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Covid Vaccine Doesn’t Reduce Conception Odds, But Getting Covid Does

Author(s): By Dave Gilmartin

Couples who get a covid vaccine do not reduce their chances of conceiving a child, but men who get infected with Covid do reduce their odds slightly, the National Institutes of Health (NIH) said Thursday.

A study that looked at 2,000 couples found no difference in their chances of having a baby if either partner was vaccinated compared to unvaccinated couples. However, if the male partner had been infected Covid within 60 days before a menstrual cycle there was a slightly lower chance of conception, according to the NIH-funded study in the American Journal of Epidemiology.

“The findings provide reassurance that vaccination for couples seeking pregnancy does not appear to impair fertility,” said Diana Bianchi, M.D., director of NIH’s Eunice Kennedy Shriver National Institute of Child Health and Human Development, which funded the study. “They also provide information for physicians who counsel patients hoping to conceive.”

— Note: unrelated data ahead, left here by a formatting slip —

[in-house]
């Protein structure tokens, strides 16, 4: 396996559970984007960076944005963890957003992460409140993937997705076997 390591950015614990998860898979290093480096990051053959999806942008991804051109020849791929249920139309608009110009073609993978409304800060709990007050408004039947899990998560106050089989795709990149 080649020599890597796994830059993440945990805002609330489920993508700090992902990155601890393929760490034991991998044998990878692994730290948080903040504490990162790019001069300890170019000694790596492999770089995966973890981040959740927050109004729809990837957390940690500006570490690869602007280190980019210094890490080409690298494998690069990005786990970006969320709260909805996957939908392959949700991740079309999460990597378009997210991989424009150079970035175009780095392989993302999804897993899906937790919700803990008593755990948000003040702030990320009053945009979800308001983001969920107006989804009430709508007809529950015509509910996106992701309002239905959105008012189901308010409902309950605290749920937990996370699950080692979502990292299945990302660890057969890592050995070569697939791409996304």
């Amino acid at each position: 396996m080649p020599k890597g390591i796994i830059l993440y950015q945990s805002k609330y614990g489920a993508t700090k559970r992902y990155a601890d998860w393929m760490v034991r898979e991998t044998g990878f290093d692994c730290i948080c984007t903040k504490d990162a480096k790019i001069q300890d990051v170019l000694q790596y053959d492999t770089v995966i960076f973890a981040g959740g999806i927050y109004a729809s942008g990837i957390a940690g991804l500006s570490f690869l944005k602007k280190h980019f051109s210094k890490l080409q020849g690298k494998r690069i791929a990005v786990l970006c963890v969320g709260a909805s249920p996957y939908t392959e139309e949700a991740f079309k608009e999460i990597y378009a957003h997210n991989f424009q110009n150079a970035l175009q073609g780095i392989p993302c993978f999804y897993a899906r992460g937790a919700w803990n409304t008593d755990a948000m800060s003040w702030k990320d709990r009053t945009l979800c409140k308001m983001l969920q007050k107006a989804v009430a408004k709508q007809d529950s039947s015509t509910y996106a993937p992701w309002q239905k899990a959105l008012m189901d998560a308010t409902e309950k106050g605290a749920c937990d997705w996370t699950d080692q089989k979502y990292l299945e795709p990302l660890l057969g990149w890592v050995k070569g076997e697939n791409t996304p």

Type of covid vaccine didn’t matter

Researchers said their findings were consistent regardless of whether the couple had received one or two doses of the vaccine, the type of vaccine they received, or how recently they were vaccinated.

Having tested positive for SARS-CoV-2 was not, overall, associated with reduced odds of conception, NIH said, but if the male partner tested positive within two months of a menstrual cycle, his partner was 18 percent less likely to conceive during that cycle. Testing positive longer than 60 days previous had no impact.

It is possible that the fever that often accompanies Covid could impact the male’s fertility, as would inflammation of the testes and nearby tissues or erectile dysfunction, all common after a Covid infection.

While previous studies have shown that Covid vaccines do no harm to pregnant mothers and in fact provide some protective support for the baby, the researchers in this study pointed out that vaccination of the male partner could eliminate the short-term decline in the odds of a couple conceiving.





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